Luckily, the show’s charismatic cast and thrilling musical performances save the day. Keough proves yet again that she is a captivating performer, bringing undeniable magnetism to the role of Daisy Jones. It’s hard to imagine anyone else playing the part. Daisy truly fits her like a glove. Nepotism baby discourse aside, Keough really is Elvis’ granddaughter, in terms of pure star power. Claflin is also well-cast as Daisy’s creative rival and love interest, Billy Dunne. His soulful eyes and heartbreaking smile make it easy to see why he’s become such a favorite in romantic movies over the years.
Newcomer Camila Morrone completes Daisy Jones & The Six’s central love triangle as Billy’s wife, Camila Dunne. Despite having only a few credits under her belt, Morrone absolutely shines in a role that could have been another thankless take on the put-upon music biopic wife. This should be her A Star is Born moment, the beginning of a rich career. She’s so warm and lovely that it’s impossible not to root for her. She completely sells that she’s the one holding the band together, despite not being a musician. Her anger and grief crackle through the screen, making it impossible to look anywhere else when she’s fighting with (or for) her husband.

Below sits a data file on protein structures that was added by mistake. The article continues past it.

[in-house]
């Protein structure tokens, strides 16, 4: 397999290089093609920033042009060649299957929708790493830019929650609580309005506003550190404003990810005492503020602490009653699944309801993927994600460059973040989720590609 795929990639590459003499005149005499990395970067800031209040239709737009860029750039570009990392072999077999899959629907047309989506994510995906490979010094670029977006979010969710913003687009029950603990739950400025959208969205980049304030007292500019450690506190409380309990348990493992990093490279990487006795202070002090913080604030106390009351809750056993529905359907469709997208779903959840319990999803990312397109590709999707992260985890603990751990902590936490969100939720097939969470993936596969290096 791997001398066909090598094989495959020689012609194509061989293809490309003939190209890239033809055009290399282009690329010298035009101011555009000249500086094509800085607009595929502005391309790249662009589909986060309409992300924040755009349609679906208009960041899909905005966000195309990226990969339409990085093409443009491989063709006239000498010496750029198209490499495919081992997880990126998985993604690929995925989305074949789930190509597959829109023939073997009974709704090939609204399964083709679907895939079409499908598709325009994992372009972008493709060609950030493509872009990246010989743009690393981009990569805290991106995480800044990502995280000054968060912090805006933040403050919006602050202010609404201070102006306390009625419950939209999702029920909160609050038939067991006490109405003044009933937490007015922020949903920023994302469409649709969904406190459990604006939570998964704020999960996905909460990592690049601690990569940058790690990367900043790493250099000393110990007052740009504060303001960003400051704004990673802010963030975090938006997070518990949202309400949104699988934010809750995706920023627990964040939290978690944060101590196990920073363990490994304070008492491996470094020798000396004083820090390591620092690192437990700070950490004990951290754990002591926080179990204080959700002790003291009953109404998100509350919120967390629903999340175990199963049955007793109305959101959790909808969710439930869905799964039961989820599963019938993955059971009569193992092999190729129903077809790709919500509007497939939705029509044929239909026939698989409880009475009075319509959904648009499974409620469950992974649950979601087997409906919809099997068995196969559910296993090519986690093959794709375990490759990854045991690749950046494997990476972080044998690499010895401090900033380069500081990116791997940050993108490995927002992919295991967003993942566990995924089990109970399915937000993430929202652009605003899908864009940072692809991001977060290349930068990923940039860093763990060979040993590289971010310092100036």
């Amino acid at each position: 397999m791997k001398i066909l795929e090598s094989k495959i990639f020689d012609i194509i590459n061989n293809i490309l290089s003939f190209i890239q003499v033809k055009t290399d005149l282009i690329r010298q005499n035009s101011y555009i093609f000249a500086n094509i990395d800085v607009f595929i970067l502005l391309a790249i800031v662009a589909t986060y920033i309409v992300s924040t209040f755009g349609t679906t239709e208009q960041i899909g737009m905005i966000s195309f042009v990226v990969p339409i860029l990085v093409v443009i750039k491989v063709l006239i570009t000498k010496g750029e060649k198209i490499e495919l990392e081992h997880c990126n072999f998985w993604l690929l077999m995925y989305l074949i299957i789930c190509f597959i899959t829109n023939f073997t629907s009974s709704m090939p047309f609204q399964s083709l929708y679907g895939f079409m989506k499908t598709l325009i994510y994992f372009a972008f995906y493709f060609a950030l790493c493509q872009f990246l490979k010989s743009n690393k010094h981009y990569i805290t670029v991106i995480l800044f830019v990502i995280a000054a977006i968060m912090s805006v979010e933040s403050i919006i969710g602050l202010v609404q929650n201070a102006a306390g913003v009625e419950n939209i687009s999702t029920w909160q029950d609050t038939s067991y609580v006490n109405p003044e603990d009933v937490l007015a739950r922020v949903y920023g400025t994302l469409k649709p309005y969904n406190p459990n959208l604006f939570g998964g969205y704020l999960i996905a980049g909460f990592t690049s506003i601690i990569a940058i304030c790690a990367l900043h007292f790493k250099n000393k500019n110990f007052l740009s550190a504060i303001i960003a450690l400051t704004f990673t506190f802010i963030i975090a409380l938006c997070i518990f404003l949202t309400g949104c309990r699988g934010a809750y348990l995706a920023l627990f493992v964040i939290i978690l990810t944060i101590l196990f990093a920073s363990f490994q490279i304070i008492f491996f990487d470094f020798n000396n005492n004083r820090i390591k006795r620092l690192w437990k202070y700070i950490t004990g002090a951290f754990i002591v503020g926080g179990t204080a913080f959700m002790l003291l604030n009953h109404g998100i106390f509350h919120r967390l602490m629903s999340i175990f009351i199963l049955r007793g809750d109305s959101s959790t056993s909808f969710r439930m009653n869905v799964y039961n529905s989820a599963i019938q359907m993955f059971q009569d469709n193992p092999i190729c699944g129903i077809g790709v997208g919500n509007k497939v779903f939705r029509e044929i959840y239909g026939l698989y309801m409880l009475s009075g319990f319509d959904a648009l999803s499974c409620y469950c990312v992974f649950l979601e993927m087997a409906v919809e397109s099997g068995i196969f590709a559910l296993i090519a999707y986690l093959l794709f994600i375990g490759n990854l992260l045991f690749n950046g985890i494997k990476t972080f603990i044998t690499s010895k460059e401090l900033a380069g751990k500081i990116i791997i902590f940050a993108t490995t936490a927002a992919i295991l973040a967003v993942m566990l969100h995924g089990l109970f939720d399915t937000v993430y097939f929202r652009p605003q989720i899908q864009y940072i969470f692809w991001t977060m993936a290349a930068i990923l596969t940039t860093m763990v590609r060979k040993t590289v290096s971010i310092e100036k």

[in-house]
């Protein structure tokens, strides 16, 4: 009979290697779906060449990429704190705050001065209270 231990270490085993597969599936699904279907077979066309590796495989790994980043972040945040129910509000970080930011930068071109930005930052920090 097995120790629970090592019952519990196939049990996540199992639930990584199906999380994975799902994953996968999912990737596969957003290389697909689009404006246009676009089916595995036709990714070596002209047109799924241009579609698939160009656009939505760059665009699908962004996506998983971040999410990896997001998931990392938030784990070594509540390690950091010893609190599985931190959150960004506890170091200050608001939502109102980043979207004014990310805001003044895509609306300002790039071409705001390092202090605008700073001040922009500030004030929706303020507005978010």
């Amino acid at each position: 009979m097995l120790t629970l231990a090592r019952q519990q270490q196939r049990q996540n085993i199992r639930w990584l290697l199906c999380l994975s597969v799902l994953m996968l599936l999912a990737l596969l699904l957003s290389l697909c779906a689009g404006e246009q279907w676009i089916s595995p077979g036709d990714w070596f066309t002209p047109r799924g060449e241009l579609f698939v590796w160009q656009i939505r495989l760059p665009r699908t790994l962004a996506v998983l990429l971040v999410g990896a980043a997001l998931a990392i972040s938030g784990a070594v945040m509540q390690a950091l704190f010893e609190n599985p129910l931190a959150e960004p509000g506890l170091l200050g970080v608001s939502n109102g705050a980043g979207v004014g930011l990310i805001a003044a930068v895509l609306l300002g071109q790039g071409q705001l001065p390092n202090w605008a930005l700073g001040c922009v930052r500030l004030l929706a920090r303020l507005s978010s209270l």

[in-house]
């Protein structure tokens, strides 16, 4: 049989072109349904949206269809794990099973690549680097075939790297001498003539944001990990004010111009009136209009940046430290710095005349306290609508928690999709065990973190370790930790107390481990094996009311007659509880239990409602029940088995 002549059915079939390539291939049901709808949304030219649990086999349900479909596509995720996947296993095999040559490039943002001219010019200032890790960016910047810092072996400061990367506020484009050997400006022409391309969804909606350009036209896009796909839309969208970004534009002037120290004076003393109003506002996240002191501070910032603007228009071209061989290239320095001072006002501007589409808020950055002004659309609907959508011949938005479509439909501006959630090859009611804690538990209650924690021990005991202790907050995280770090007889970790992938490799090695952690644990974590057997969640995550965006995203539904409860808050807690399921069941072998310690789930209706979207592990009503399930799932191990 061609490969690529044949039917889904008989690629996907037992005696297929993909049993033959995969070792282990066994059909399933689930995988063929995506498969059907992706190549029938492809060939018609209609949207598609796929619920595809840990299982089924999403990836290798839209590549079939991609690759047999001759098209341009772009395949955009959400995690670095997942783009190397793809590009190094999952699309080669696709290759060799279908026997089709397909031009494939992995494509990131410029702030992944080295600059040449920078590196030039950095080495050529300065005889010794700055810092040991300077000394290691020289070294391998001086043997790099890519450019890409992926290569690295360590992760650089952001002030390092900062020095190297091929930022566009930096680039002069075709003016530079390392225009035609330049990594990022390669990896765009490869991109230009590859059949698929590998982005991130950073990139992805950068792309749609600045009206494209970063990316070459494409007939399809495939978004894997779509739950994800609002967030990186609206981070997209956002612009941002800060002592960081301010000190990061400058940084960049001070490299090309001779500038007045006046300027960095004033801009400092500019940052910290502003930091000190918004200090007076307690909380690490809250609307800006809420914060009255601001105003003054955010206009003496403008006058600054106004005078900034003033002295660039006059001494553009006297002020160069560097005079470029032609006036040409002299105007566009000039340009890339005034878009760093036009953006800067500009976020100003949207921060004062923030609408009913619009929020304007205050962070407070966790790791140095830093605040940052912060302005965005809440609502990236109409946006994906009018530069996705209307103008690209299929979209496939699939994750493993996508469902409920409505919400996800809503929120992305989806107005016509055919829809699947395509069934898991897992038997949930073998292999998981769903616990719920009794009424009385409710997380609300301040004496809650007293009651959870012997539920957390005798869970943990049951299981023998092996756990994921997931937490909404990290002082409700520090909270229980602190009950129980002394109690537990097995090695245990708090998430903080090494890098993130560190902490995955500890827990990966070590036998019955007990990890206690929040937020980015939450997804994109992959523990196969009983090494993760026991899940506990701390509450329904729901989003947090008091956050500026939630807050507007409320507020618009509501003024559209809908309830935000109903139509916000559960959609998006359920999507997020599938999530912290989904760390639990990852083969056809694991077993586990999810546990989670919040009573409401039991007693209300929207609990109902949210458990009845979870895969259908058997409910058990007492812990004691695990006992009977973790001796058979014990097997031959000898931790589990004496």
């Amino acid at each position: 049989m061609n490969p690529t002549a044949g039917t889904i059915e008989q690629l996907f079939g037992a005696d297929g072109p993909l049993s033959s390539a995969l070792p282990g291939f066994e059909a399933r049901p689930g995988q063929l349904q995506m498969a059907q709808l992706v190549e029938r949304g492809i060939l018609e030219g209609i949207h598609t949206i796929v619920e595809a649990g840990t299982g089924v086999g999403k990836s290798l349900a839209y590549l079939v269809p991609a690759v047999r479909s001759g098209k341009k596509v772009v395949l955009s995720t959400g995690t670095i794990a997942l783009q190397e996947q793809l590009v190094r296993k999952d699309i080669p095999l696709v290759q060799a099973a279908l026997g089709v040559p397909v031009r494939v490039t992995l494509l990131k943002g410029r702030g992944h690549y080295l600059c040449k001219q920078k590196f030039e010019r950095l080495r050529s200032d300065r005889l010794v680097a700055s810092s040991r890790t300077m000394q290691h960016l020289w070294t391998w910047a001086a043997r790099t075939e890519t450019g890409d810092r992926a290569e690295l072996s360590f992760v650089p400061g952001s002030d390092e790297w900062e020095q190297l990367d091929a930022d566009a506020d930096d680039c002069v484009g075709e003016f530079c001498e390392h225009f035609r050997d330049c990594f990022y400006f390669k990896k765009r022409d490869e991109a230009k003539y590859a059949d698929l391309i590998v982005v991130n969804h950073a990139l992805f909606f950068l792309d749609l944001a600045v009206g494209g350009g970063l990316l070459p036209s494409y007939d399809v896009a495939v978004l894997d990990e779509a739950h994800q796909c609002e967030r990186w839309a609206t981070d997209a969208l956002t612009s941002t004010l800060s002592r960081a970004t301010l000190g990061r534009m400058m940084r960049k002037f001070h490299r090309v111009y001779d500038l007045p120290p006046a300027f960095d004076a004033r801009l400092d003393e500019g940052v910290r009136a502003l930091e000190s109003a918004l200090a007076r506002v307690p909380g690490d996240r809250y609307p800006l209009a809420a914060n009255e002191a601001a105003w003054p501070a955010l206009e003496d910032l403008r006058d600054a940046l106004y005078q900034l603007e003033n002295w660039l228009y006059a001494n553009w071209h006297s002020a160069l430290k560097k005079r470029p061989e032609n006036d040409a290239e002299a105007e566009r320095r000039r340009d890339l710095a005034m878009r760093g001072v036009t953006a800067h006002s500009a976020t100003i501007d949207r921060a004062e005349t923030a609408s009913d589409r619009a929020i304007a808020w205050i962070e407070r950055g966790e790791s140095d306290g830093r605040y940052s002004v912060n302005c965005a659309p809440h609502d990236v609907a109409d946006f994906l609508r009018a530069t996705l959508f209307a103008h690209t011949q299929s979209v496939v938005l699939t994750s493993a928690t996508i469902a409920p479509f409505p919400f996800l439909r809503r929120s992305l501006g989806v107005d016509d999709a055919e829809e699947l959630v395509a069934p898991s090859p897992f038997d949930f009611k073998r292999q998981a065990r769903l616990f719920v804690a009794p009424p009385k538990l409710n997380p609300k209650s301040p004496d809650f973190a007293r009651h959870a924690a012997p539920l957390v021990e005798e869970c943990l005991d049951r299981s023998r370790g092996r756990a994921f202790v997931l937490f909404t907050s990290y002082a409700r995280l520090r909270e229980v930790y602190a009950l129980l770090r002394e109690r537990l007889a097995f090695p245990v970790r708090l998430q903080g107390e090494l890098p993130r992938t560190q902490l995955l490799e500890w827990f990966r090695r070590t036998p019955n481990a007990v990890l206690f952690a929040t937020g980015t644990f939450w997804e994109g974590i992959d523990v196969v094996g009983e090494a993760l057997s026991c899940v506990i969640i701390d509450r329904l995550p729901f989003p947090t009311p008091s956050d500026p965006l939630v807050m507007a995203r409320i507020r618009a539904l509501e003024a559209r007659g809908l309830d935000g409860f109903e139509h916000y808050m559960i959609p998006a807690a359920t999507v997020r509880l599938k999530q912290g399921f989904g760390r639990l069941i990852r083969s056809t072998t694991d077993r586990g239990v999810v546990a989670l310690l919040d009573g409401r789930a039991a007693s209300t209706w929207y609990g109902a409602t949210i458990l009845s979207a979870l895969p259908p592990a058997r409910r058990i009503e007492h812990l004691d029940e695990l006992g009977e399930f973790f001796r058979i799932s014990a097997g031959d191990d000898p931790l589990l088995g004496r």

In this reviewer’s opinion, Morrone and Claflin don’t have much in the way of sexual chemistry, especially compared to Claflin and Keough. It’s not that either Dunne is necessarily miscast. As stated above, they both bring needed empathy and nuance to their roles. Unfortunately, the age difference between the actors makes it tough to convince viewers they’re each others’ “first loves.” Instead, they look like two people at very different stages of their lives and act like it too.
Clafin and Keogh, on the other hand, have a wonderful, passionate dynamic that energizes the entire show. Watching a story about a man and woman connecting through the creative process is exciting. It feels rare. Stories about one artist and his fan (or her fan—but let’s face it, it’s usually a man) falling in love are already a dime a dozen. As Daisy herself proudly states, she’s not somebody’s muse: “I’m the somebody.” So instead of being shunted off to the sidelines while men write songs about her pretty eyes, Daisy gets to mix it up with Billy and make her voice heard. It’s a refreshing change for the genre, even if it feels like a no-brainer to the modern viewer. Almost Famous’ Penny Lane is iconic, but she’s already inspired more than enough “groupie” romances.